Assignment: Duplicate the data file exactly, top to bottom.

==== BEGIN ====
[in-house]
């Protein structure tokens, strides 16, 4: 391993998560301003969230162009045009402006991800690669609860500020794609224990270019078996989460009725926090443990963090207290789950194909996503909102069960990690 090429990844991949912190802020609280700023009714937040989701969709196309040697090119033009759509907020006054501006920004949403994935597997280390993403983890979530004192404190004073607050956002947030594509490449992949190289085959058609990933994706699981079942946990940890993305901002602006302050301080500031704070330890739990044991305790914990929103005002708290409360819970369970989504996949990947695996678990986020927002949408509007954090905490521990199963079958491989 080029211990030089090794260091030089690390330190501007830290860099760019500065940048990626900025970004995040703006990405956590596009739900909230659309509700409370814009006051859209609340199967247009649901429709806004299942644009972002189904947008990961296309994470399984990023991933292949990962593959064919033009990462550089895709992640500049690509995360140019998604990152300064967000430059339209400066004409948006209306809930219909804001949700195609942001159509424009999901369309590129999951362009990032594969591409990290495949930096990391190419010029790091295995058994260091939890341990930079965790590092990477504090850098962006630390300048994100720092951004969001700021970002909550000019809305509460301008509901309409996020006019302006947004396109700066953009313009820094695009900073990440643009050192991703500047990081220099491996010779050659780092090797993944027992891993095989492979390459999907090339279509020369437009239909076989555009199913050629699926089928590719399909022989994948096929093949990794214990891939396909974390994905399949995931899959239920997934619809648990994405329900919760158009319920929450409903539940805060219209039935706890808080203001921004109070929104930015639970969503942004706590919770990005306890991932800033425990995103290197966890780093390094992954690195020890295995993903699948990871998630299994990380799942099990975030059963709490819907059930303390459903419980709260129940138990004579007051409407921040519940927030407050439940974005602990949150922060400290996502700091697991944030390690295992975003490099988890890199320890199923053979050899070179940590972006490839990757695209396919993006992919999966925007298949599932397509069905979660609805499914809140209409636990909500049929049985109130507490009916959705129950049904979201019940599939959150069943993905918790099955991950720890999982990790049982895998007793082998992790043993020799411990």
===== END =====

[in-house]
């Protein structure tokens, strides 16, 4: 391993998560301003969230162009045009402006991800690669609860500020794609224990270019078996989460009725926090443990963090207290789950194909996503909102069960990690 090429990844991949912190802020609280700023009714937040989701969709196309040697090119033009759509907020006054501006920004949403994935597997280390993403983890979530004192404190004073607050956002947030594509490449992949190289085959058609990933994706699981079942946990940890993305901002602006302050301080500031704070330890739990044991305790914990929103005002708290409360819970369970989504996949990947695996678990986020927002949408509007954090905490521990199963079958491989 080029211990030089090794260091030089690390330190501007830290860099760019500065940048990626900025970004995040703006990405956590596009739900909230659309509700409370814009006051859209609340199967247009649901429709806004299942644009972002189904947008990961296309994470399984990023991933292949990962593959064919033009990462550089895709992640500049690509995360140019998604990152300064967000430059339209400066004409948006209306809930219909804001949700195609942001159509424009999901369309590129999951362009990032594969591409990290495949930096990391190419010029790091295995058994260091939890341990930079965790590092990477504090850098962006630390300048994100720092951004969001700021970002909550000019809305509460301008509901309409996020006019302006947004396109700066953009313009820094695009900073990440643009050192991703500047990081220099491996010779050659780092090797993944027992891993095989492979390459999907090339279509020369437009239909076989555009199913050629699926089928590719399909022989994948096929093949990794214990891939396909974390994905399949995931899959239920997934619809648990994405329900919760158009319920929450409903539940805060219209039935706890808080203001921004109070929104930015639970969503942004706590919770990005306890991932800033425990995103290197966890780093390094992954690195020890295995993903699948990871998630299994990380799942099990975030059963709490819907059930303390459903419980709260129940138990004579007051409407921040519940927030407050439940974005602990949150922060400290996502700091697991944030390690295992975003490099988890890199320890199923053979050899070179940590972006490839990757695209396919993006992919999966925007298949599932397509069905979660609805499914809140209409636990909500049929049985109130507490009916959705129950049904979201019940599939959150069943993905918790099955991950720890999982990790049982895998007793082998992790043993020799411990």